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A Top-10 Federal Audit Survival Guide for Physicians at Teaching Hospitals

By Michael Calahan

Teaching hospitals and health care entities with faculty practices that host residency programs have long attempted to balance proficient, high quality resident education with operationally efficient patient load management, both of which must be achieved by following basic foundational principles of coding, documentation and compliance as well as extra layers of federal regulations aimed at teaching physicians.  Such is the predicament of the “physicians at teaching hospitals” (PATH) arena.

A perennial favorite of the OIG’s Annual Work Plan – though admittedly less scrutinized in the last few years – PATH activities are still heavily examined by a variety of other active, even vigorous federal audit initiatives.  As with other professional fee-for-service (or “pro-fee”) programs for Medicare beneficiaries, PATH services are coded/billed under the teaching physician’s name.  They are then reviewed and analyzed for appropriateness of payment and compliance by CMS via its jurisdictional Medicare Administrative Carriers (MACs) and Part B Carriers, by the Comprehensive Error Rate Testing (CERT) program, and soon at a “complex” level by the ubiquitous audit programs conducted by the Recovery Audit Contractor (RAC) entities.  Other aggressive auditing efforts such as those conducted by the Zone Program Integrity Contractors (ZPICs) are not far behind.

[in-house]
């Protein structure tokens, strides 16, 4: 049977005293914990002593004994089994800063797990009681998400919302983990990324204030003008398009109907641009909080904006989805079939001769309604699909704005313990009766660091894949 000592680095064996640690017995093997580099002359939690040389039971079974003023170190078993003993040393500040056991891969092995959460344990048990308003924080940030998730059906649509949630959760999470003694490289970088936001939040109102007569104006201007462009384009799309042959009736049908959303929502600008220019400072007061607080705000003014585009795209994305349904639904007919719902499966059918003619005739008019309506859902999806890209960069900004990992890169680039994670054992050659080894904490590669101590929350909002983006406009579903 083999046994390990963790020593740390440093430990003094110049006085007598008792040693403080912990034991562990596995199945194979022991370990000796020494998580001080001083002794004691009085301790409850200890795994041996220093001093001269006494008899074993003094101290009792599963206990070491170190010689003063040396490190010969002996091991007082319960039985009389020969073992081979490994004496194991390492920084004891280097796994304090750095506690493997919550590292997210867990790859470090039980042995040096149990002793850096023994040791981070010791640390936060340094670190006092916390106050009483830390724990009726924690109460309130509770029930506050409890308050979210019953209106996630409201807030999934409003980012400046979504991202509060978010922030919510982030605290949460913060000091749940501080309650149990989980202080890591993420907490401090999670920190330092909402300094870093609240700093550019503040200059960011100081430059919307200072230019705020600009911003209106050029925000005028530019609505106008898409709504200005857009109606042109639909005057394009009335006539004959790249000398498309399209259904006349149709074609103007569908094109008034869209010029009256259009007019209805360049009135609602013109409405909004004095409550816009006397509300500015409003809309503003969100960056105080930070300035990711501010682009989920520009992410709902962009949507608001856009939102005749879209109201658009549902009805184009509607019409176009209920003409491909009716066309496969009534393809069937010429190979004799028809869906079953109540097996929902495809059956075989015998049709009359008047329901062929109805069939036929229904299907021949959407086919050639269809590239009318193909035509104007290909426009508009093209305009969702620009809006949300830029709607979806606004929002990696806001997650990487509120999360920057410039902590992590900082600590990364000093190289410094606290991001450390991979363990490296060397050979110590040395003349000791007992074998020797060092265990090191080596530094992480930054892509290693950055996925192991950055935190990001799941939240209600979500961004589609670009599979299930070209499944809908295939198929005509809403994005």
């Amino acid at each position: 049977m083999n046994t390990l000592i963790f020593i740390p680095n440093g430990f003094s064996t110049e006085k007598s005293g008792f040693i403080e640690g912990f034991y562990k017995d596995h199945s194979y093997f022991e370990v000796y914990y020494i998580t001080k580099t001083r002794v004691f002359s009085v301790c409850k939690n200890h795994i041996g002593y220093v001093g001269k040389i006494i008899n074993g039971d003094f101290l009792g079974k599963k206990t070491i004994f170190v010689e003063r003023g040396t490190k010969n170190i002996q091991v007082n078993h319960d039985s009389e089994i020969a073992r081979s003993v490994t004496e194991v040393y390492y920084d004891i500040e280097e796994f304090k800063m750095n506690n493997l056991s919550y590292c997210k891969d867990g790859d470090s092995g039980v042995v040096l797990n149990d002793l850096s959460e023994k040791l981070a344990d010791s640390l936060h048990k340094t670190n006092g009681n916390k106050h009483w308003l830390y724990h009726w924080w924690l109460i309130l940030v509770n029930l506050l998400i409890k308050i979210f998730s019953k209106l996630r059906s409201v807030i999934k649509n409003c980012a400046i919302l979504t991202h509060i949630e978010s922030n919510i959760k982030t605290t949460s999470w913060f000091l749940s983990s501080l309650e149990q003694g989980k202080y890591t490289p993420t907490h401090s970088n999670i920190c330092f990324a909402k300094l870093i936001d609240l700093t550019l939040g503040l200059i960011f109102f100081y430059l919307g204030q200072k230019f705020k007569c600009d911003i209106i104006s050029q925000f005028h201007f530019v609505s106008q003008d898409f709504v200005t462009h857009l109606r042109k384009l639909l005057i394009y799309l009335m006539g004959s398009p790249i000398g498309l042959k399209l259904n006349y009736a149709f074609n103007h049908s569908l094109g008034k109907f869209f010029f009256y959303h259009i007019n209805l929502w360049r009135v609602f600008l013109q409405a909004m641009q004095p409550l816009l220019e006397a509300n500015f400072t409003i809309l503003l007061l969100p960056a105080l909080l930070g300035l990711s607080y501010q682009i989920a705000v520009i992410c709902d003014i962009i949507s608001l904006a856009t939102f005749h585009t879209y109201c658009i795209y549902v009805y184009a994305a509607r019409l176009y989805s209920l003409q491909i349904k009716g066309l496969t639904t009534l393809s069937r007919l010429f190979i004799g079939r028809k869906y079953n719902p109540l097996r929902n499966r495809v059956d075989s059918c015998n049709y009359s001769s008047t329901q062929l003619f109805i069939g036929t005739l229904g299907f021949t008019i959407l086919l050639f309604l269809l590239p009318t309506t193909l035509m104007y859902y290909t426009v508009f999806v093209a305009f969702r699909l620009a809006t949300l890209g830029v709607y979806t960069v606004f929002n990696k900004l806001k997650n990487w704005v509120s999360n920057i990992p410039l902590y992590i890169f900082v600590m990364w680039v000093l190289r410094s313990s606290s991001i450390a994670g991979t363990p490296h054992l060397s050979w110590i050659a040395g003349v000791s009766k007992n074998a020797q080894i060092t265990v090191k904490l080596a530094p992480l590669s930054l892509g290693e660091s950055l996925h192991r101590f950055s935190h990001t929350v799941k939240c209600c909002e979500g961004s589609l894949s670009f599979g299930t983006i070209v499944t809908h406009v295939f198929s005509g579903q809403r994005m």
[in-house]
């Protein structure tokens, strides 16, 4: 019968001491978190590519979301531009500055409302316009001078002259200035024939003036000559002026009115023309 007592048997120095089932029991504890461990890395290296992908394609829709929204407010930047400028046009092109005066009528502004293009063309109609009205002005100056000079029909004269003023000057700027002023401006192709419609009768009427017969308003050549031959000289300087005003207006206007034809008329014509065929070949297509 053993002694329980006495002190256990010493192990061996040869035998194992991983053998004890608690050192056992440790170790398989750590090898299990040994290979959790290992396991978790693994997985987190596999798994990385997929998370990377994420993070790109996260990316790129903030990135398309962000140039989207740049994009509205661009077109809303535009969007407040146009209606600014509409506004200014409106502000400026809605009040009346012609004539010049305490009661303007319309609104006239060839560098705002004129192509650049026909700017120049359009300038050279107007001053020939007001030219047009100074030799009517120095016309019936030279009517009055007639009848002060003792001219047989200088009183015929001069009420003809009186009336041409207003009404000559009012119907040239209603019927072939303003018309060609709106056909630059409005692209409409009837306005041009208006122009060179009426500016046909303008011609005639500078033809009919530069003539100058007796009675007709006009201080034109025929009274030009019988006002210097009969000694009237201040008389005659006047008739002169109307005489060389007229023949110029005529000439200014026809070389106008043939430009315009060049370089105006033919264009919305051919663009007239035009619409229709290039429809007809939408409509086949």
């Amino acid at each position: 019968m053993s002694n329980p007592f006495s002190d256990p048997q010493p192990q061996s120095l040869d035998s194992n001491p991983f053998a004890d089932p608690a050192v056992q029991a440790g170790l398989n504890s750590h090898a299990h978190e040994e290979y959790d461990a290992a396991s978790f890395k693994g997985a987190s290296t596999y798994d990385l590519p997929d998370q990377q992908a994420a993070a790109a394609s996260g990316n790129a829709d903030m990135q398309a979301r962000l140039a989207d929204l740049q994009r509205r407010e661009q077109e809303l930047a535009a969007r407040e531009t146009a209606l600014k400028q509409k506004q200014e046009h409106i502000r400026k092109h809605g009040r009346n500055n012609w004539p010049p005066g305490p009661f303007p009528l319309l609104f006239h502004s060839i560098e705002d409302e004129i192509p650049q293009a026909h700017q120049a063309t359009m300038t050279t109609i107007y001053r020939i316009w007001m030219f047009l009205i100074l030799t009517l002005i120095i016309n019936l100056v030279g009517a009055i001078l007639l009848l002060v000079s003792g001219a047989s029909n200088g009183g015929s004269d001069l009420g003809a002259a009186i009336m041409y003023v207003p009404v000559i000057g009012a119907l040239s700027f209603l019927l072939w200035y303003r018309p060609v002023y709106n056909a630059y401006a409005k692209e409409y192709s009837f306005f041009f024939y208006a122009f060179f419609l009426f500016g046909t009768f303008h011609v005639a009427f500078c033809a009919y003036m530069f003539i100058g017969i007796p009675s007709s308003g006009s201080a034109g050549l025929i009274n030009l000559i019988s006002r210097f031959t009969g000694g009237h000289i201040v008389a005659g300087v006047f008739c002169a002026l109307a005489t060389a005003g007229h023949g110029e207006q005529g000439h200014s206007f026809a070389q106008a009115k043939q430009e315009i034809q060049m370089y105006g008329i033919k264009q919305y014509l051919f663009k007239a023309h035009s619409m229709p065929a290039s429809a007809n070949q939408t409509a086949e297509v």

Michael Calahan

The key to victory under these current and impending levels of scrutiny and oversight, as always, lies in the quality of the provider’s (i.e., the teaching physician’s and the resident’s) medical record (MR) documentation.  But in terms of documented PATH criteria, what exactly are the ‘feds’ seeking to confirm and how can the typical facility not only meet these basic thresholds but excel in the current audit milieu?  Here’s a quick, at-a-glance run-down of the “Top 10” critical areas that come into focus in federal audits, as well as the data points successful teaching physician programs should add to their own internal auditing and monitoring agendas.